Construction Workers at Greater Risk for Asbestos-Related Diseases

Construction is often a thankless job. Workers spend long hours on job sites putting themselves at great risk or worksite injury every day. In the end, a paycheck and the satisfaction of a job well done are the rewards they walk away with. Unfortunately, they may also be walking away with more than they realize.

Statistics indicated construction workers, including electricians, are at greater risk of developing lung cancer, asbestosis and mesothelioma due to exposure to asbestos on job sites. A naturally occurring fibrous mineral that was regularly used in construction until the 1980s, asbestos was often present in:

  • Flooring
  • Drywall/plaster
  • Insulation
  • Roof panels
  • Ceiling tiles
  • Boilers
  • Circuit breakers
  • Thermal paper

As a commonly used construction material, workers came in contact with asbestos nearly daily. When the building materials were disturbed, the asbestos fibers would separate into fine particles that were easily breathed in or eaten. The fibers would also attach themselves to clothing and shoes and travel home putting family members at risk of ingestion as well.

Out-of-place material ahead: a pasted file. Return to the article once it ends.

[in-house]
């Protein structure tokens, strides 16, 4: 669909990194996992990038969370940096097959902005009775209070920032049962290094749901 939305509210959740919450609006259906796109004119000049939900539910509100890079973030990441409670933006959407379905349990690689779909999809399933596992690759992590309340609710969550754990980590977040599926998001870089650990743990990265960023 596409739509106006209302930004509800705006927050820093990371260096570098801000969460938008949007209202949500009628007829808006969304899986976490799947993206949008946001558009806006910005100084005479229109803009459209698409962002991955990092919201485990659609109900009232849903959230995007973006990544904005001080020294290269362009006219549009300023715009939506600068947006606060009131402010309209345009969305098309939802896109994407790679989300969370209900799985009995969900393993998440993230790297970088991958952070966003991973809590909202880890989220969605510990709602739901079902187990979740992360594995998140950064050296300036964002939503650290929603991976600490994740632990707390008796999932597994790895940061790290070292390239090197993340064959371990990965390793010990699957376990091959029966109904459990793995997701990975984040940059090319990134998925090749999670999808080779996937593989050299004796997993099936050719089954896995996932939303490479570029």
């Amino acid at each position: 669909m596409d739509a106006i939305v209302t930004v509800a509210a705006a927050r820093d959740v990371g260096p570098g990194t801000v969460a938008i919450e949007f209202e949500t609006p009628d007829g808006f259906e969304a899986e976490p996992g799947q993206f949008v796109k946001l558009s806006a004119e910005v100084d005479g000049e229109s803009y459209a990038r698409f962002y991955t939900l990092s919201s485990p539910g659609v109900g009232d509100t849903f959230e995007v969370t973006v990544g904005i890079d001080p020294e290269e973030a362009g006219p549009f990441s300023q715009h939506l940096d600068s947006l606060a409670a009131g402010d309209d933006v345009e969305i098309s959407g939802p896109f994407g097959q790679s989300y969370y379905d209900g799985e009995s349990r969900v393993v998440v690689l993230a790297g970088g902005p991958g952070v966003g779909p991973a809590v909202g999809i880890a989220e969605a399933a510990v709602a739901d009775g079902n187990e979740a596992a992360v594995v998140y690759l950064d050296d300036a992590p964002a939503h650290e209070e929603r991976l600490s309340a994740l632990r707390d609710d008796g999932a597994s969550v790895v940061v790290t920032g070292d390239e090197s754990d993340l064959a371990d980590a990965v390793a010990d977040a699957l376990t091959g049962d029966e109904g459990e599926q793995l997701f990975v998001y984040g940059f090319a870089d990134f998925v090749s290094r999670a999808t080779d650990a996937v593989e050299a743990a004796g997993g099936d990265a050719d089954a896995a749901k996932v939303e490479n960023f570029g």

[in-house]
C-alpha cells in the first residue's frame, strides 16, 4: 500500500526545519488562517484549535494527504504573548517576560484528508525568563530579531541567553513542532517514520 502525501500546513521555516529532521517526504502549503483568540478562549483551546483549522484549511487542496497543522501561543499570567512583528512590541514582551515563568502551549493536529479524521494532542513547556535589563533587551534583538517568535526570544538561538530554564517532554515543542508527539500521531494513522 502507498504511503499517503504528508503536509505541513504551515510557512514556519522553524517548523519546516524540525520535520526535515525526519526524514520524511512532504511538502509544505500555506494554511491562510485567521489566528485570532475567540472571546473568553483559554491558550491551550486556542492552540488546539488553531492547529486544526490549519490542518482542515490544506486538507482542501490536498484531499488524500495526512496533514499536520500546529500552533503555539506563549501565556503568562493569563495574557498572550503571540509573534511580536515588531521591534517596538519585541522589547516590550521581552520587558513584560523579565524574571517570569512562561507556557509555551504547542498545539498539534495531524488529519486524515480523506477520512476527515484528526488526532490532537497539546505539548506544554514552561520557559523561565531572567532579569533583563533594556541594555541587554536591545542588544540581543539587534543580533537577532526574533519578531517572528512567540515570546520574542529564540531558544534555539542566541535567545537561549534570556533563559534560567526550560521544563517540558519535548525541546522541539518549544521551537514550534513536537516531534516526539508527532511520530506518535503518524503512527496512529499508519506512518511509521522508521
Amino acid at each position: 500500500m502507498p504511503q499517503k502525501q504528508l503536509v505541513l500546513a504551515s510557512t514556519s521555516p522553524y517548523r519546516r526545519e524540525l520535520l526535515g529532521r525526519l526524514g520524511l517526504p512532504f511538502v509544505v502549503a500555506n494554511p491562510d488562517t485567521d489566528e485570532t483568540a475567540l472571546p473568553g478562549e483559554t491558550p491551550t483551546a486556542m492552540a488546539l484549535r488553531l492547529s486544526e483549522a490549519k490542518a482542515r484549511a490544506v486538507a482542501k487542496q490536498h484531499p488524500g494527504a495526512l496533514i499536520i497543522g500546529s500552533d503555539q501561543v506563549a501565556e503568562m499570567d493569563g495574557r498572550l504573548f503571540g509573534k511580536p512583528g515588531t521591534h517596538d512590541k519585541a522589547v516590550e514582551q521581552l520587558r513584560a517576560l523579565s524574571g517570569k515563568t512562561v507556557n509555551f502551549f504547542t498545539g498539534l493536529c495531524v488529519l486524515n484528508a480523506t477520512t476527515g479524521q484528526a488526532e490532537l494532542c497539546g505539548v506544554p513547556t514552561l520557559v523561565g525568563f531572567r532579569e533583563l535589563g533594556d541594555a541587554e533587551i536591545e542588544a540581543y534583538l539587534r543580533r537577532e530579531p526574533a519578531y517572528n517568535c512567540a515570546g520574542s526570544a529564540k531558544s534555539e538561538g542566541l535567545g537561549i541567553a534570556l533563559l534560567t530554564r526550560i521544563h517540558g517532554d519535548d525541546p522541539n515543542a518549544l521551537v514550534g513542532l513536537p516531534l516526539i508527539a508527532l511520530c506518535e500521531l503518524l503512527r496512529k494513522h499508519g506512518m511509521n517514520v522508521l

Once the fibers became lodged in the tissues of workers and/or their families, years would pass before any symptoms would manifest. Unfortunately, by the time the asbestos-related diseases have taken control. Treatment options for diseases such as mesothelioma are limited and hope for a full recovery is often futile. In fact, treatment is often limited to making patients as comfortable as possible during the time they have left to live.

Because of advances in synthetic building materials and concerns for the health and safety of construction workers, asbestos is no longer used. However, it may still be present in homes and other buildings, leaving families and remodelers at risk if the asbestos is disturbed. To minimize risk, the Environmental Protection Agency (EPA) and the Occupational Safety & Health Administration (OSHA) have developed regulations and standards employers must observe. These safety precautions include instituting engineering controls to reduce airborne levels and requiring crews to wear protective gear.

If a worker, and/or the family of a construction worker, believes asbestos exposure has occurred, or if a diagnosis of mesothelioma has been made, it is important to seek and follow medical treatment. It may also be wise to consult with an attorney experienced in handling workplace injury cases including asbestos-related injuries.